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Another look at phosphorus fertilizer application timing in soybean

phosphorus fertilizer application timing soybean

By: Dan Kaiser, Extension nutrient management specialist

In a recent blog post, I discussed the lack of a need for direct application of phosphorus fertilizer directly ahead of soybean. After discussions with crop consultants, I decided to take a look back at the topic focusing on soils with a pH of 8.0 or higher. Building phosphorus in highly alkaline soils is difficult in Minnesota due to the abundance of calcium in the soil profile. High rates of phosphorus fertilizer applied to highly alkaline soils can appear to disappear, as if no phosphorus was applied. In the case of highly alkaline soils, timing of P fertilizer application in a multi-crop rotation may bear special considerations in order to increase soybean yield.

In 2010, funding from the Agricultural Fertilizer Research and Education Council (AFREC) was used to establish phosphorus response strip trials in farmers’ fields across Minnesota. Side by side strips were established where 0 or 200 pounds P2O5 was applied to establish the amount of yield produced for corn and soybean when no P was applied at various soil test phosphorus concentrations. At selected locations, the first year strips were split in half and either 0 or 150 lbs P2O5 was applied to assess the impacts of phosphorus carried over from one year to the next. The rates selected were done so to ensure P was not limiting and may not have represented the optimal rate needed at any of the locations.

A field site was established in Kandiyohi County near Blomkest. The field site has a soil pH of 8.2, Olsen P averaged 7 ppm, and year one was corn and year two was soybean. Corn yield was increased by 14% by phosphorus fertilizer year one and soybean yield was increased by 20% the next year but only from the new application of phosphorus. Soybean yield was not increased where P was applied before corn and an application of P before both crops would be warranted.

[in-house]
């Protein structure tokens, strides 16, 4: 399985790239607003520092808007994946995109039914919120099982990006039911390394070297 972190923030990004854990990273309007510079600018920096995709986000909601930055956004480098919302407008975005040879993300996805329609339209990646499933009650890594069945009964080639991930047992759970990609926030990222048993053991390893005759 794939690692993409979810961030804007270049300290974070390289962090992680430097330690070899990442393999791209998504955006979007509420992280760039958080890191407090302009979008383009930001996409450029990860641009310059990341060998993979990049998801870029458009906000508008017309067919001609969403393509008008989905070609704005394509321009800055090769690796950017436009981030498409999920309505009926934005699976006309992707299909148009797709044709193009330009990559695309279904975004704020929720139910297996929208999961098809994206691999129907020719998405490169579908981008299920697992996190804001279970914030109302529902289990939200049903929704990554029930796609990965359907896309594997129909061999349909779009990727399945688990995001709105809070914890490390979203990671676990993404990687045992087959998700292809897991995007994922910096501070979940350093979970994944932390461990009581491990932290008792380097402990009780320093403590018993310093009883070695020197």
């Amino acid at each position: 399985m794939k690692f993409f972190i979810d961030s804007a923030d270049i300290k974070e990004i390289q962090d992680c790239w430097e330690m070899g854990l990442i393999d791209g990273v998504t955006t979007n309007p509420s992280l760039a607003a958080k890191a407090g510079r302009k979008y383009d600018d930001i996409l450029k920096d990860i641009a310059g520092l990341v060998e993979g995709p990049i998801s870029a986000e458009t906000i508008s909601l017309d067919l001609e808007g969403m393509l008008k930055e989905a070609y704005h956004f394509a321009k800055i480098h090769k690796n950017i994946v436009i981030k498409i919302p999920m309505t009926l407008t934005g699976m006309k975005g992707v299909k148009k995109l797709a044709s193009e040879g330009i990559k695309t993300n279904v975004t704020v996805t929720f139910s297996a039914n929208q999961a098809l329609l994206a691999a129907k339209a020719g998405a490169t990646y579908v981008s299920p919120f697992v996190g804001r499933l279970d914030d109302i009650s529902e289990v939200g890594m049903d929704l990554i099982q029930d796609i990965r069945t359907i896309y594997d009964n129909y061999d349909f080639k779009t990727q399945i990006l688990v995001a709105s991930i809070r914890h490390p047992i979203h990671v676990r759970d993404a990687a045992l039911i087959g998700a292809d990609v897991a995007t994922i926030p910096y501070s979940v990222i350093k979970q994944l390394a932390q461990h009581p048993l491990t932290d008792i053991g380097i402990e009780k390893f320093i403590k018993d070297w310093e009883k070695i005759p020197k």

In 2016 and 2017, nine soybean phosphorus response trials were established in the Red River Valley with funding provided by the Minnesota Soybean Research and Promotion Council as far south as Moorhead, and as far north as Thief River Falls. Soil pH ranged from 6.5 to 7.7 and Olsen P ranged from 3 to 38 ppm. Soybean grain yield was increased in two of the nine locations, near Mahnomen and Moorhead in 2017. Both responsive sites tested Low in soil test P where a response to P is expected. The remaining sites tested medium or higher. Previous years’ phosphorus application is not known for the 2016 or 2017 sites, so it is not known if a previous years’ application of P was not sufficient to maintain high soybean yield.

So what’s the verdict on timing of P fertilizer application?

For most growers, where soil pH is 7.5 or less, the data is pretty clear that timing is not important. Application of P ahead of beans will not reduce yield but will not consistently increase yield. Therefore, growers can save on application costs by only applying ahead of corn in a two-year corn-soy rotation. If soil pH is 8.0 or greater, then there is more evidence of a need for fertilizer applications every year ahead of all crops to ensure P will be available. For soils with pH from 7.5 to 8.0, there is no clear evidence of P application increasing soybean yield consistently so the decision will need to be made on a site by site basis. If it is very difficult to increase soil test P, then yearly application of P is more warranted. However, if soil test P can be maintained at least in the Medium soil test P range, then there is greater flexibility in when P fertilizer can be applied.


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